The outer part of the ear, the part that we see, is called the pinna and it channels sound into the ear canal. The ear canal directs the sound onto the eardrum, a paper-thin tissue which vibrates as sound waves hit it. The eardrum is attached to three tiny bones in the middle ear cavity. These bones pick up the vibrations from the eardrum and transfer them through the oval window into the fluid-filled cochlea of the inner ear. The vibrations create waves in the cochlea’s fluid. Hair cells in this fluid bend as the waves pass by and make nerve impulses that are carried to the brain for interpretation.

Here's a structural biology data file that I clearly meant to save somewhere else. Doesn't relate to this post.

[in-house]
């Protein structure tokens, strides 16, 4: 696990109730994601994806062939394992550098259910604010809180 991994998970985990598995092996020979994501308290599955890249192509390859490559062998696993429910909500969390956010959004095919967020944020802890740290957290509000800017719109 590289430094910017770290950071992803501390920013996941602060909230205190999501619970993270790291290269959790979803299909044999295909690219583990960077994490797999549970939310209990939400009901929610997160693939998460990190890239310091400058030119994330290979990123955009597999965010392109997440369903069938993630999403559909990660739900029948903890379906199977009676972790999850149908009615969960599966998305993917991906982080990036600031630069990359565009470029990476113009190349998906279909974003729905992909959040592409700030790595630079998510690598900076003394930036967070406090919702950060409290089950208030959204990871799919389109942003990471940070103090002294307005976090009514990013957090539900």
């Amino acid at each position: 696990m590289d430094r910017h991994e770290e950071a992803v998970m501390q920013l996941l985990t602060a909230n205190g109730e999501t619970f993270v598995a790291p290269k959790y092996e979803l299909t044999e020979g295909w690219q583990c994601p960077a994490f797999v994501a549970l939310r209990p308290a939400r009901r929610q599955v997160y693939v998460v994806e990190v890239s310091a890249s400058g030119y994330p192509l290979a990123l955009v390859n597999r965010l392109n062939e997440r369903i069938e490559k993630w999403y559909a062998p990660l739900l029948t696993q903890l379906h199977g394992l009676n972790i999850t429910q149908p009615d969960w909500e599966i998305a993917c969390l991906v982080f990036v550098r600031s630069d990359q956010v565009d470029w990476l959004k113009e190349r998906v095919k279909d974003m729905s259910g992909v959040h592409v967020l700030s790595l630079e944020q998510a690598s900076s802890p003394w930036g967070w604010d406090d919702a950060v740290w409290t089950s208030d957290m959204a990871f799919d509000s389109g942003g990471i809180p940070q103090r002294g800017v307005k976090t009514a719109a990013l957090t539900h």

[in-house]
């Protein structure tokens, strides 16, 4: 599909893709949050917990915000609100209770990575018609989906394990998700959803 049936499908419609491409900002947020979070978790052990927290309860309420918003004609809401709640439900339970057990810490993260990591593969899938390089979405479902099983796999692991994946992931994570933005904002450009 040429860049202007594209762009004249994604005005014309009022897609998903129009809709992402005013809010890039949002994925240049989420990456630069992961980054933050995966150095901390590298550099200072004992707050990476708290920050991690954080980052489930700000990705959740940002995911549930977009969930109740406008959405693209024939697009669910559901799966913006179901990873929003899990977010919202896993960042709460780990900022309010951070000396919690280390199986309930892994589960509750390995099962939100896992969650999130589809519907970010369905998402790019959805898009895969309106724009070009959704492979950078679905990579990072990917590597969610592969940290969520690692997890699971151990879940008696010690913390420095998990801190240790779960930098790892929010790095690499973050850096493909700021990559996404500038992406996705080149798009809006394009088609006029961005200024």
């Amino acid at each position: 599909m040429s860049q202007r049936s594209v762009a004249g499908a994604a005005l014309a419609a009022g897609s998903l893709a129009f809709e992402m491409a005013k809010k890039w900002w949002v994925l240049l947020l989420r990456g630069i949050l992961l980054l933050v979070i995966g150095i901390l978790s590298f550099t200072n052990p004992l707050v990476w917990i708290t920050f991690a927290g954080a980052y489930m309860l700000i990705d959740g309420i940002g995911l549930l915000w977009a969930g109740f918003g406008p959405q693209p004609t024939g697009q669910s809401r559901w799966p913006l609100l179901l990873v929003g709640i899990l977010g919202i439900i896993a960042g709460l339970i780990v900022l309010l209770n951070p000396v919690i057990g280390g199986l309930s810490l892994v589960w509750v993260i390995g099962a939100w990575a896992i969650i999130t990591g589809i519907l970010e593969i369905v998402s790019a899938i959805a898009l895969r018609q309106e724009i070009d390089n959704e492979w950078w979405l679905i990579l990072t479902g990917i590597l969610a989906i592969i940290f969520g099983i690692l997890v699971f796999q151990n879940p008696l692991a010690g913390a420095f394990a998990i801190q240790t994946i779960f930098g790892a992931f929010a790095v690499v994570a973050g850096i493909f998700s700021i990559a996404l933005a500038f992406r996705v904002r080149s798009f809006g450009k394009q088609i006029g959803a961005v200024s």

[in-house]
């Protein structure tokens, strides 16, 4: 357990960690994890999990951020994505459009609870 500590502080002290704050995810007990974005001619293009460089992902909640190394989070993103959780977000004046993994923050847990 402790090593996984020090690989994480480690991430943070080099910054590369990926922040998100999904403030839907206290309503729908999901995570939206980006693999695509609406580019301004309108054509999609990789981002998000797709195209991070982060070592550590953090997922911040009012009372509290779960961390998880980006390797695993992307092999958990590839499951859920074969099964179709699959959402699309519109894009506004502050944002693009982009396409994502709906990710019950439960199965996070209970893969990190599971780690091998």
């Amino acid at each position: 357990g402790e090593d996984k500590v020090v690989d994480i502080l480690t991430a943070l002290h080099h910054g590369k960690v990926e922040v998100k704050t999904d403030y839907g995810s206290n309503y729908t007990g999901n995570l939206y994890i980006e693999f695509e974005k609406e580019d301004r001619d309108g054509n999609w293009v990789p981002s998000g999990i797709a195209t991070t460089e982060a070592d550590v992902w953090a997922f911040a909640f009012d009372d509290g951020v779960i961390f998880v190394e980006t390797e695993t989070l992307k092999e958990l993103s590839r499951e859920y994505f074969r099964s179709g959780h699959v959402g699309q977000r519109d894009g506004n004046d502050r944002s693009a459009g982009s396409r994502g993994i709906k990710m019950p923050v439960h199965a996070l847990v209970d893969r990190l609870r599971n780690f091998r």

One other part of this complex structure is the eustachian tube which extends from the back of the throat to the middle ear. Generally speaking, it opens every time you yawn or swallow, ventilating the middle ear space. It equalizes the air pressure in the middle ear with the pressure around you. Problems with the eustachian tube usually result in conditions that require medical attention.